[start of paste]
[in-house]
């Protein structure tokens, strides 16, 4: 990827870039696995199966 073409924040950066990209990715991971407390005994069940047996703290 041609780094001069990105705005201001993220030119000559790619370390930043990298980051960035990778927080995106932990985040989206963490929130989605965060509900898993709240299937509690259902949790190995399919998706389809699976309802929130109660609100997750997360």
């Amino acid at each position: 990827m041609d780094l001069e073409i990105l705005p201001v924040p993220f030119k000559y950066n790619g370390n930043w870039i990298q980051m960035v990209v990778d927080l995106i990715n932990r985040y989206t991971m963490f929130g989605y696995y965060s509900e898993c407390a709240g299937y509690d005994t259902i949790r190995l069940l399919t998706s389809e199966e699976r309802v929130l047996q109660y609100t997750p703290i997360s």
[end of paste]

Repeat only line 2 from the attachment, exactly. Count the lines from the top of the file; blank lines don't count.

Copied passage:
């Protein structure tokens, strides 16, 4: 990827870039696995199966 073409924040950066990209990715991971407390005994069940047996703290 041609780094001069990105705005201001993220030119000559790619370390930043990298980051960035990778927080995106932990985040989206963490929130989605965060509900898993709240299937509690259902949790190995399919998706389809699976309802929130109660609100997750997360």